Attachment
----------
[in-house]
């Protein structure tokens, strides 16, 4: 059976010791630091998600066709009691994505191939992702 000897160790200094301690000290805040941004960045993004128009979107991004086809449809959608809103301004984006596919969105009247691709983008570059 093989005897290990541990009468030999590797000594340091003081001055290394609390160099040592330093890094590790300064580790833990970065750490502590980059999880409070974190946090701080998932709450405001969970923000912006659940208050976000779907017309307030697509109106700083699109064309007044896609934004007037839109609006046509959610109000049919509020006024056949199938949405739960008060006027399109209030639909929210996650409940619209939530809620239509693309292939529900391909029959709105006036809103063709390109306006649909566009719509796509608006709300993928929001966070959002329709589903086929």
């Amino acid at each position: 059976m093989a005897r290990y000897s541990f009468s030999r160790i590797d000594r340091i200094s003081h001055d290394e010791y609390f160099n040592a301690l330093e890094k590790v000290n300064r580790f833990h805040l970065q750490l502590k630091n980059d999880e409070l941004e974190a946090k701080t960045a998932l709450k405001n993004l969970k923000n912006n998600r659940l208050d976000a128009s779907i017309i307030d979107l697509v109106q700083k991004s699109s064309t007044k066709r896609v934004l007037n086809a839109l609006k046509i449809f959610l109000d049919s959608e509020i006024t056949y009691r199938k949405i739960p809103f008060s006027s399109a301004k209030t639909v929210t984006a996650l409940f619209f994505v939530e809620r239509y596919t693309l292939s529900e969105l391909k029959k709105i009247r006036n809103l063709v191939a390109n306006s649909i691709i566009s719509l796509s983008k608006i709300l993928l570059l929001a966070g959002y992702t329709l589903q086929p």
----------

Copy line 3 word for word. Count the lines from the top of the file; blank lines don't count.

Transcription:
């Amino acid at each position: 059976m093989a005897r290990y000897s541990f009468s030999r160790i590797d000594r340091i200094s003081h001055d290394e010791y609390f160099n040592a301690l330093e890094k590790v000290n300064r580790f833990h805040l970065q750490l502590k630091n980059d999880e409070l941004e974190a946090k701080t960045a998932l709450k405001n993004l969970k923000n912006n998600r659940l208050d976000a128009s779907i017309i307030d979107l697509v109106q700083k991004s699109s064309t007044k066709r896609v934004l007037n086809a839109l609006k046509i449809f959610l109000d049919s959608e509020i006024t056949y009691r199938k949405i739960p809103f008060s006027s399109a301004k209030t639909v929210t984006a996650l409940f619209f994505v939530e809620r239509y596919t693309l292939s529900e969105l391909k029959k709105i009247r006036n809103l063709v191939a390109n306006s649909i691709i566009s719509l796509s983008k608006i709300l993928l570059l929001a966070g959002y992702t329709l589903q086929p």